The Prohibition Era produced a handful of social problems: mafia organizations resorted to bootlegging, wherein they created a violent black market that catered to the alcohol needs of the rich and powerful. Gangs determined to climb up the ladder of notoriety influenced law enforcement agencies into corruption, causing price hikes in liquor due to its demand. Also, other people and opportunists resorted to make alcohol at home; those who opted to sell alcohol transported their goods from town to city, city to town. Having evaded taxation, with the illegal selling and purchasing of alcohol, these bootleggers began to soup-up their automobiles in order to outrun and escape the law. These bootleggers’ vehicles were known as “moonshine runners,” those who sped away from the clutches of the revenue agents or “revenooers” from the Bureau of Alcohol, Tobacco, and Firearms (BATF).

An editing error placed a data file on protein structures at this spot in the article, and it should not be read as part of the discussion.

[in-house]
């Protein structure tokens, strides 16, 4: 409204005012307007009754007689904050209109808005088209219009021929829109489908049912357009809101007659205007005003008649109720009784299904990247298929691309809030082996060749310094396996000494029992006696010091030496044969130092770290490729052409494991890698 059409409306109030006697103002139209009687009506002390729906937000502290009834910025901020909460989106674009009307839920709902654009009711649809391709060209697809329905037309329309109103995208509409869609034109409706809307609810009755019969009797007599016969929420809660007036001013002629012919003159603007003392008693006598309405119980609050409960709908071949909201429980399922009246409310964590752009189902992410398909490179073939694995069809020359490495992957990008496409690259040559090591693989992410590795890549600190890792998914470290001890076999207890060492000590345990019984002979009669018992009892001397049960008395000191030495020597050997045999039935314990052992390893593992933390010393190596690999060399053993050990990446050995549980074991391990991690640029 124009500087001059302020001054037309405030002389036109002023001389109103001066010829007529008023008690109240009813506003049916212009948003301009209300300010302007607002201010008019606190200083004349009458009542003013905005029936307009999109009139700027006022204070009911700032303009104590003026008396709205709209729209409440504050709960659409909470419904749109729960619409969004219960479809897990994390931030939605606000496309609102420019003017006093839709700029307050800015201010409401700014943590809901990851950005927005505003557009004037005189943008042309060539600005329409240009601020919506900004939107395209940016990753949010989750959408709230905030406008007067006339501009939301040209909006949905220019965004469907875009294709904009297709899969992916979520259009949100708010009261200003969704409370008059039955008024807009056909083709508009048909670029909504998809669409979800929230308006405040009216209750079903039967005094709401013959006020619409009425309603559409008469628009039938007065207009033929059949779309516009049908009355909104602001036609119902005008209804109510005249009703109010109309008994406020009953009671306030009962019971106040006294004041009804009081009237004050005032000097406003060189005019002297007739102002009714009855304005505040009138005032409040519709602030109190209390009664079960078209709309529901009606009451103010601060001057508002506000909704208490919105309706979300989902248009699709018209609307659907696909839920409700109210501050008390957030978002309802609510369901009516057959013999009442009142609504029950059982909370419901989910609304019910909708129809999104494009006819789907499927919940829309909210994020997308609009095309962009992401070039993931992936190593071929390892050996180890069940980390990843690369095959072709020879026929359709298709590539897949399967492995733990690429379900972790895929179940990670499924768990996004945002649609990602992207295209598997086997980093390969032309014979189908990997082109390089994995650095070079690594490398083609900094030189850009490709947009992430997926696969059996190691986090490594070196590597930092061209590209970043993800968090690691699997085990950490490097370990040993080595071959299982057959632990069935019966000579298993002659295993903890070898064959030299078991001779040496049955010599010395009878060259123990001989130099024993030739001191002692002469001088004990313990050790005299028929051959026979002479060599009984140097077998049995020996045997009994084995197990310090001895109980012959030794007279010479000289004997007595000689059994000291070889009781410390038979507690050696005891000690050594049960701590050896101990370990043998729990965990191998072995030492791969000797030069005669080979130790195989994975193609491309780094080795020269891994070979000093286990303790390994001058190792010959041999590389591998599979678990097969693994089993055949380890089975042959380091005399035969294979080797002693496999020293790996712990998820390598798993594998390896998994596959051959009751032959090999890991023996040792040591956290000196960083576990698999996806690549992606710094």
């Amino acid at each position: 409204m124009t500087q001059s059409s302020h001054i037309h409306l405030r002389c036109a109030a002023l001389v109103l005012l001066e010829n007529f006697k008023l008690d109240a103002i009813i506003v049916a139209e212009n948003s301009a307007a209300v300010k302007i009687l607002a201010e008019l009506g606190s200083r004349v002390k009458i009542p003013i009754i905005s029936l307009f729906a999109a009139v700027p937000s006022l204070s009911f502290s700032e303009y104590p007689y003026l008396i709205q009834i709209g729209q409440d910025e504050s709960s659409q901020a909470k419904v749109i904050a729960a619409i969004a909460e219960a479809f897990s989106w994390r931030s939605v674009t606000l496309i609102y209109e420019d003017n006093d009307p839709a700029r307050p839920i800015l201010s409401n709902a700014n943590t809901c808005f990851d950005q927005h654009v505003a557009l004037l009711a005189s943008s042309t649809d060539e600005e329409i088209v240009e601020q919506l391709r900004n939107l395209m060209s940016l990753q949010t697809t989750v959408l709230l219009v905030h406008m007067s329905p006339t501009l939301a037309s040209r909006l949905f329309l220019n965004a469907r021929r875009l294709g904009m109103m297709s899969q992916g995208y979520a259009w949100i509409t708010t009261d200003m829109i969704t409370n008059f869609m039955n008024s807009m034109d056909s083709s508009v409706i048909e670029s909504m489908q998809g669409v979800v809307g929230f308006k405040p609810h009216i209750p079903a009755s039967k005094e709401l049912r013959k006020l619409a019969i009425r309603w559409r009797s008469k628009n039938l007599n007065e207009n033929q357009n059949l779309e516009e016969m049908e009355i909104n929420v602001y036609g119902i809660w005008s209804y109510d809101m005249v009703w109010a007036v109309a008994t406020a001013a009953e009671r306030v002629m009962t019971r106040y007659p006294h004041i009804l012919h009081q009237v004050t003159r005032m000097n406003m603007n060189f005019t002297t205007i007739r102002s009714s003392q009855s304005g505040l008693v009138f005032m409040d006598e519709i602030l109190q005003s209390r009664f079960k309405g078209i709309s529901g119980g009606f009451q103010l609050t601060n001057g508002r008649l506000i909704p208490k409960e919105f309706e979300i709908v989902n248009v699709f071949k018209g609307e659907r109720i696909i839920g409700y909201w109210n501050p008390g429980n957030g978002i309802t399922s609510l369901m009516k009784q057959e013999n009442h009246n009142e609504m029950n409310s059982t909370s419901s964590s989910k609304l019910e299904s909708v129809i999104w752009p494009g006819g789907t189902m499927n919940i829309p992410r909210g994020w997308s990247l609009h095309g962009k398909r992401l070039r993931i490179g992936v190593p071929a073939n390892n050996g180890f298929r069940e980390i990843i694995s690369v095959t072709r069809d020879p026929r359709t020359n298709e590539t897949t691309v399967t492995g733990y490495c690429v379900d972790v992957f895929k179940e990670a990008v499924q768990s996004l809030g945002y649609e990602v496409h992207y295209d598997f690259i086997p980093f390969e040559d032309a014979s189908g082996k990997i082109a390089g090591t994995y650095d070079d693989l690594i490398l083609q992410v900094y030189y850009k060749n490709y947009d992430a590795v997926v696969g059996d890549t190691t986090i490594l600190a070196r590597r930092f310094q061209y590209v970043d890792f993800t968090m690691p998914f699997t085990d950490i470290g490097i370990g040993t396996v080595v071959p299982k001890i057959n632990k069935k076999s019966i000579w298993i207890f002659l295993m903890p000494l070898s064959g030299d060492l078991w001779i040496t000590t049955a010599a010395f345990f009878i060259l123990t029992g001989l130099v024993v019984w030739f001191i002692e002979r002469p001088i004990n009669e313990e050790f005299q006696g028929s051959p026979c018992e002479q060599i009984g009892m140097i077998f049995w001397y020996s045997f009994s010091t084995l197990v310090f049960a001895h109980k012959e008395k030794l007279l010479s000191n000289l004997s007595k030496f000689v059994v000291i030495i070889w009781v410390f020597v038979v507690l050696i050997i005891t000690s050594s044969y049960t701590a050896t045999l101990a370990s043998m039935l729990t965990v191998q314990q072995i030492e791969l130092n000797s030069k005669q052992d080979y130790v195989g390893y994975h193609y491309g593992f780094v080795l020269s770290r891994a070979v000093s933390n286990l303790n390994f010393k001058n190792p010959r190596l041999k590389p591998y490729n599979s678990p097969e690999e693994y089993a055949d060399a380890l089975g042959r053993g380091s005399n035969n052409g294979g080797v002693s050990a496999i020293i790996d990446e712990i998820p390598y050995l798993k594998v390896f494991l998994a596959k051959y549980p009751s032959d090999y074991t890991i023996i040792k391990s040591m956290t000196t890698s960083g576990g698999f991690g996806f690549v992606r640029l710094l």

The music industry was also affected in the Prohibition Era ─ with saloons closing down with the inability to serve liquor, speakeasiesbecame go-to places. The Great Depression caused a migration: movement from New Orleans to Chicago, and then a continuing northward movement that lead to New York, where speakeasies featured jazz music. With the advancement in recording technology and prevalence in speakeasies, jazz music sprang into popularity.
III. Alcohol in The Great Gatsby